ViV TAVR Bests Redo Surgery for Failed Valves: Retrospective Study

As data accumulate, the study author recommends ViV for patients over 70 and a heart team discussion for those younger.

ViV TAVR Bests Redo Surgery for Failed Valves: Retrospective Study

For patients with a failed biological aortic prosthesis, a valve-in-valve (ViV) TAVR procedure is associated with lower early mortality, lower morbidity, and shorter hospital stay as well as increased survival compared with redo surgery, according to a new propensity-matched analysis.

Prior studies in this space have generally been small and have shown no difference in early and late mortality. Even so, rates of redo surgery have been on the decline.

“Overall, these findings suggest that the less invasive approach with ViV TAVR reduces upfront mortality and morbidity leading to improved late survival,” write lead author Derrick Tam, MD (Sunnybrook Health Sciences Centre, Toronto, Canada), and colleagues.

Speaking with TCTMD, senior author Stephen Fremes, MD (Sunnybrook Health Sciences Centre), said the results “certainly” support ViV TAVR for patients older than 70 years, while those younger than 60 would likely still be candidates for redo surgery. “For patients in their 60s, a heart team decision is probably most appropriate to determine what the optimal form of treatment for that individual should be,” he added.

For the study, published online today ahead of print in JACC: Cardiovascular Interventions, the researchers linked clinical and administrative databases in Ontario, Canada, to evaluate outcomes following redo SAVR (n = 344) and ViV TAVR (n = 214) in 131 propensity-matched pairs over a period of approximately 10 years. The ViV TAVR patients were older and had more comorbidities compared to those who underwent redo surgery.

In the matched analysis, ViV TAVR was associated with lower absolute risks of early mortality (-7.5%), permanent pacemaker implantation (-9.8%), and blood transfusion (-63.1%) as well as shorter length of stay (7 vs 14 days) over redo surgery.

Over a median follow-up period of 3.2 years, 5-year survival in the matched analysis was higher with ViV TAVR than with redo surgery (76.8% vs 66.8%; HR 0.55; 95% CI 0.30-0.99). However, there were no differences in all-cause readmission or freedom from MACCE at 5 years.

In the unmatched analysis, the early and late outcomes findings were similar, but ViV TAVR was associated with higher late all-cause readmission than redo surgery.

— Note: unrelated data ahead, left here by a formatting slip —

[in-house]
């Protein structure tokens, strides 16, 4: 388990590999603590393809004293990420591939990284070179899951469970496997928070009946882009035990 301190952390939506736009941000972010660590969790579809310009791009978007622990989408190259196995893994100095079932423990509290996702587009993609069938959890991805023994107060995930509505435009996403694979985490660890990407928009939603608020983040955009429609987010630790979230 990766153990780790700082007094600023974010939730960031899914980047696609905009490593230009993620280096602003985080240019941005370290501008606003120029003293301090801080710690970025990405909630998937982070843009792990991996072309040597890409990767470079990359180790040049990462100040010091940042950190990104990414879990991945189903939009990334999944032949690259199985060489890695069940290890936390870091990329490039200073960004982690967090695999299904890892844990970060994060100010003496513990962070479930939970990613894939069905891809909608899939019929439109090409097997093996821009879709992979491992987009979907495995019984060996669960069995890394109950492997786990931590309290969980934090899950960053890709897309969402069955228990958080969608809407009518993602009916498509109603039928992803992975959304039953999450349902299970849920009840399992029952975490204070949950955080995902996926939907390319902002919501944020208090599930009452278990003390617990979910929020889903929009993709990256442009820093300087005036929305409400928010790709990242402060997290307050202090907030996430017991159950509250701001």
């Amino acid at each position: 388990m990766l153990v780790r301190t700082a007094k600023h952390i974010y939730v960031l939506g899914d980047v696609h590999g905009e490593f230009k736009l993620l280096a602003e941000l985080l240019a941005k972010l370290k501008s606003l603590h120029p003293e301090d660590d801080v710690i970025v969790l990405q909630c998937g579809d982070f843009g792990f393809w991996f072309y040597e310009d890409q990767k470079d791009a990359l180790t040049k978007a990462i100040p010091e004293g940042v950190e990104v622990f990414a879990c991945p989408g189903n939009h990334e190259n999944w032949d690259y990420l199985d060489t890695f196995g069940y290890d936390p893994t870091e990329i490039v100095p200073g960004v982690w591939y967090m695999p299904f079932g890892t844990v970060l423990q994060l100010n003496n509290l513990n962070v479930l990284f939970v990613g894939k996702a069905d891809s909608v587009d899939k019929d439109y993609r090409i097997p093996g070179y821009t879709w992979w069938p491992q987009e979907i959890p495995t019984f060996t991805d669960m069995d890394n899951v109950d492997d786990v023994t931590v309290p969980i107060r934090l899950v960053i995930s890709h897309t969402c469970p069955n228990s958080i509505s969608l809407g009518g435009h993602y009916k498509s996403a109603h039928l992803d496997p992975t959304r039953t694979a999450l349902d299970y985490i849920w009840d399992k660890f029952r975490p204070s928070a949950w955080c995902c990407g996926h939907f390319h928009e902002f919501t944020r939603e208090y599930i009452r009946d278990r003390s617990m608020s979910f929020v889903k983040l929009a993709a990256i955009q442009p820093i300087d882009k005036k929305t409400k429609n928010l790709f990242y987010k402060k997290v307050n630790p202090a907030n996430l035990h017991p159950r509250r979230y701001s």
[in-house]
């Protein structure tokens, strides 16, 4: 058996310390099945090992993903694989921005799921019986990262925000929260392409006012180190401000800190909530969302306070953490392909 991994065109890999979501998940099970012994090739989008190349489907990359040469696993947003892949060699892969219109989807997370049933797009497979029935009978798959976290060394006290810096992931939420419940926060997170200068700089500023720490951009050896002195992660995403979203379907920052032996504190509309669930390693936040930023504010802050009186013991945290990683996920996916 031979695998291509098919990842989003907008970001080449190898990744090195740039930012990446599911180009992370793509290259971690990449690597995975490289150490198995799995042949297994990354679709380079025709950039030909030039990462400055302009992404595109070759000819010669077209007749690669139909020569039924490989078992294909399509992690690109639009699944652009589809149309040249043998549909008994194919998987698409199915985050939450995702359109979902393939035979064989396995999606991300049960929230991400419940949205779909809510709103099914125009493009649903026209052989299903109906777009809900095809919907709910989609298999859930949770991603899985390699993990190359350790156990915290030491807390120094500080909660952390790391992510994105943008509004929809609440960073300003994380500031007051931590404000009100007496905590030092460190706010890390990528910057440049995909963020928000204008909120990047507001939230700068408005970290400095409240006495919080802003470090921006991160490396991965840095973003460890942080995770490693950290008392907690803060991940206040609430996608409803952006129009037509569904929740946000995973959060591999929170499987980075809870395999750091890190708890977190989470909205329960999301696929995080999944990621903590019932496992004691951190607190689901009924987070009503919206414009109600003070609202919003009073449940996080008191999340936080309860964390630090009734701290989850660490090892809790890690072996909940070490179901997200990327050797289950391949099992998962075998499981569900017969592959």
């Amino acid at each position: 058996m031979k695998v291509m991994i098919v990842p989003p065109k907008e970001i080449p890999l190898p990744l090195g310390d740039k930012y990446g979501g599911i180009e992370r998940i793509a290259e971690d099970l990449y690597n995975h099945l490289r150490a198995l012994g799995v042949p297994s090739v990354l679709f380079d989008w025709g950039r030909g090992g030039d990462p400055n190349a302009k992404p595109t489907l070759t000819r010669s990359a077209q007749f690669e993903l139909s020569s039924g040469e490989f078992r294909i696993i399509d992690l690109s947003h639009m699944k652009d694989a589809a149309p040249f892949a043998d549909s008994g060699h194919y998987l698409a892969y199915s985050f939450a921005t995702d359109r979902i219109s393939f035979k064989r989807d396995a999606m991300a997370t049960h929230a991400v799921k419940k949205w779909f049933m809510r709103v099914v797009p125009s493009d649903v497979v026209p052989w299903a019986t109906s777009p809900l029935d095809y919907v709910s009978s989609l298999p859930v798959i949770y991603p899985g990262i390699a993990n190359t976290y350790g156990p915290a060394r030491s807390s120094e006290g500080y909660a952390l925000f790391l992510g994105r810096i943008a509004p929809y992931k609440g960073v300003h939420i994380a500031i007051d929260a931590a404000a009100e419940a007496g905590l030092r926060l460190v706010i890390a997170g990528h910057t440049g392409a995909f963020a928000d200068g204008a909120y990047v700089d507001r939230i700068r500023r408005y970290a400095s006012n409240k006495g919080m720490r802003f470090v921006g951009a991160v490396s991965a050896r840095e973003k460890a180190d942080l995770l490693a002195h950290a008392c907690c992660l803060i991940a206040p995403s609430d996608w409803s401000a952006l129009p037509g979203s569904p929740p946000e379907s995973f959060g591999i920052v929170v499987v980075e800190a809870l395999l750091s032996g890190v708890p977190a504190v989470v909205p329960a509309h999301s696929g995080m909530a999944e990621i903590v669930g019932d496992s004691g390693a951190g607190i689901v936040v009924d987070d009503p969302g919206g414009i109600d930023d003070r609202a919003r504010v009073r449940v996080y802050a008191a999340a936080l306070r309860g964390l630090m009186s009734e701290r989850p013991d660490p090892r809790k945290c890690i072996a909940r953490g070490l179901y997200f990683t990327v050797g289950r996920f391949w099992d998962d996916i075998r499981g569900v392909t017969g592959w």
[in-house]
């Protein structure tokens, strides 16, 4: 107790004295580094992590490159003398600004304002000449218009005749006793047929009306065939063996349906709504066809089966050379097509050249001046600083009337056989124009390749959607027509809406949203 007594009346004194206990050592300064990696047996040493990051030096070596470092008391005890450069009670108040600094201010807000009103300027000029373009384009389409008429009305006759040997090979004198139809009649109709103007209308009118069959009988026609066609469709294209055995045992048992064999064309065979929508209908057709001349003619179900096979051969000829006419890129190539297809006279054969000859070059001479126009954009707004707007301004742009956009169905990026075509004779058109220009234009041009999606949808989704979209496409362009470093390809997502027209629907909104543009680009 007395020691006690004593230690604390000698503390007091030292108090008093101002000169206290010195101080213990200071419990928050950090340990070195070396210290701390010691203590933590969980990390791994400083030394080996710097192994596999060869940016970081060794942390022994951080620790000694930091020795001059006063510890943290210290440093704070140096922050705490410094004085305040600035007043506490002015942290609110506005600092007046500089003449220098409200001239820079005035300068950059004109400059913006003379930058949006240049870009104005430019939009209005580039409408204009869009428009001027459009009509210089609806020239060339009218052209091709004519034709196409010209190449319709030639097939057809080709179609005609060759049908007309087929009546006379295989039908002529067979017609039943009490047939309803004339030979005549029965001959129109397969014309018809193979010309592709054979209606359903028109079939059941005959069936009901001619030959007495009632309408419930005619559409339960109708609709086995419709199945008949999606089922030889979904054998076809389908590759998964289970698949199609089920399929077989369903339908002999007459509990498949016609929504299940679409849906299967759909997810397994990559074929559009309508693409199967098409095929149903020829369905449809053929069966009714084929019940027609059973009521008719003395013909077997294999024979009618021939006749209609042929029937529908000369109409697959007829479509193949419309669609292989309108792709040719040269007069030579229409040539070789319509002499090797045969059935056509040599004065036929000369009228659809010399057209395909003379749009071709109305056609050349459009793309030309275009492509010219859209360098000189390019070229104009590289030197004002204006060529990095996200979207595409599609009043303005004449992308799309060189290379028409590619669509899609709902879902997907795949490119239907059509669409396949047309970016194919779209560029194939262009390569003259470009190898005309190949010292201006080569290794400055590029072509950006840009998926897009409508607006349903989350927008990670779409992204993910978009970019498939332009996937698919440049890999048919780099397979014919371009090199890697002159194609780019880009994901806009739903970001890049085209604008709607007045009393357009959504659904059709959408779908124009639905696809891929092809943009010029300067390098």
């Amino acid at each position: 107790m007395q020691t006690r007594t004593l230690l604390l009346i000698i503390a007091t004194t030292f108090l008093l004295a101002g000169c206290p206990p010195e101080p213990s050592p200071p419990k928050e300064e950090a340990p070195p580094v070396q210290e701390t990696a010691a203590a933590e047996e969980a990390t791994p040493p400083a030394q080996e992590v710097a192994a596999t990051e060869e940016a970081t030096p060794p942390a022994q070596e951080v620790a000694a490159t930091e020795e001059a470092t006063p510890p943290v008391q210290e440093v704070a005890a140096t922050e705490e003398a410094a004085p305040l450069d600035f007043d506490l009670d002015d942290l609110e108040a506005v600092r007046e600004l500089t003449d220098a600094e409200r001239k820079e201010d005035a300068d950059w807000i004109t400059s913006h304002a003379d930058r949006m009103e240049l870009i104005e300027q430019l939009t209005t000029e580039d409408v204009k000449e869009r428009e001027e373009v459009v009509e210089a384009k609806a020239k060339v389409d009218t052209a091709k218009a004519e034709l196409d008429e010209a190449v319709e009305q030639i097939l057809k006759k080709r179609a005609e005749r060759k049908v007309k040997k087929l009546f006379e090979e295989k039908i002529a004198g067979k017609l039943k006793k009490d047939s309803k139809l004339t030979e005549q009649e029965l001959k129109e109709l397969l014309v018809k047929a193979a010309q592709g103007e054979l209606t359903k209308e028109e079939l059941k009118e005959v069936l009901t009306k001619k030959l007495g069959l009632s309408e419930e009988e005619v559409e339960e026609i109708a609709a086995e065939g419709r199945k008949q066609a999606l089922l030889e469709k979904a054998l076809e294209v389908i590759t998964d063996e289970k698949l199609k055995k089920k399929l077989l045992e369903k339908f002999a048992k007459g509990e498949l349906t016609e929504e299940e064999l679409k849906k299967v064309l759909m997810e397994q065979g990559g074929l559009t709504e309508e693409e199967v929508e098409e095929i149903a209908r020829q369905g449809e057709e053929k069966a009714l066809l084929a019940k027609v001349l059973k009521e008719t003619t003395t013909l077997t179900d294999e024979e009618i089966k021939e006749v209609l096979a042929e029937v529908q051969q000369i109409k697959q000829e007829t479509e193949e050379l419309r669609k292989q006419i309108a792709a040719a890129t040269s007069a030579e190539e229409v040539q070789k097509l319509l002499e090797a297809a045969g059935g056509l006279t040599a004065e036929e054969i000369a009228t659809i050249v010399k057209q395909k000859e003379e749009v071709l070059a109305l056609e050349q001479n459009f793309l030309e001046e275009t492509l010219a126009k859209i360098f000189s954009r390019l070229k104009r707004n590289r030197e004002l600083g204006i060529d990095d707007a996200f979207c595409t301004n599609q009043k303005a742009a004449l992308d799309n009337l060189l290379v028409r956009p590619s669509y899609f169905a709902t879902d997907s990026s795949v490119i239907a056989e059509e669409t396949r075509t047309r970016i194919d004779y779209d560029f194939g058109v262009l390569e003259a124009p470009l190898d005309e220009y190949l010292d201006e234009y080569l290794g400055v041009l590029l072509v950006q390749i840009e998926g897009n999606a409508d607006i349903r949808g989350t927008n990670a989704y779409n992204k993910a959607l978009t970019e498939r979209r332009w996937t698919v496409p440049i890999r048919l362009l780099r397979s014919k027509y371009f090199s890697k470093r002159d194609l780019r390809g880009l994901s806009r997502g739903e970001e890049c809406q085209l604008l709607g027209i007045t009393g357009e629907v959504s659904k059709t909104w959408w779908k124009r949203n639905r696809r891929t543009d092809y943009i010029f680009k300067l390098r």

Choosing the Right Patients

“Patient selection remains key in the treatment of biological aortic valve prosthesis failure,” the authors write. “Indeed, certain anatomic and patient characteristics may drive the decision regarding approach.”

Both bioprosthetic valve fracture as well as the BASILICA laceration technique have emerged as novel strategies to assist in this field and “will likely expand the eligible pool of patients with failed biological prothesis for ViV TAVR,” they note.

Commenting for TCTMD, Amar Krishnaswamy, MD (Cleveland Clinic, OH), who was not involved in the study, said his institution employs bioprosthetic valve fracture routinely for “almost all” of their ViV TAVR cases. “We believe it provides the optimal hemodynamic result for patients moving forward,” he said. “Similarly, it’s important to consider whether coronary obstruction either at the time of the index valve-in-valve procedure, or if we’re thinking about a future valve-in-valve procedure, whether BASILICA may be necessary at either of those times. It’s important that operators are facile with some of those techniques.”

The patient’s overall valve life journey is something that is an important topic of conversation at all the major meetings nowadays, specifically to address these kinds of issues. Amar Krishnaswamy

Krishnaswamy agreed with Fremes that ViV TAVR should be the first choice for patients over 70 years, but said “the question about whether younger patents should have a valve-in-valve TAVR I think in large part centers on the size of the TAVR valve that we can place. If we’re able to place a very large TAVR valve, even for a younger patient, that could be a reasonable strategy because they would simply have more room in their aortic annulus for future valve-in-valve. On the other hand, for a younger patient with an already small surgical valve, putting in one valve-in-valve may not really be that helpful because they might be looking at a redo cardiac surgery further down the road.”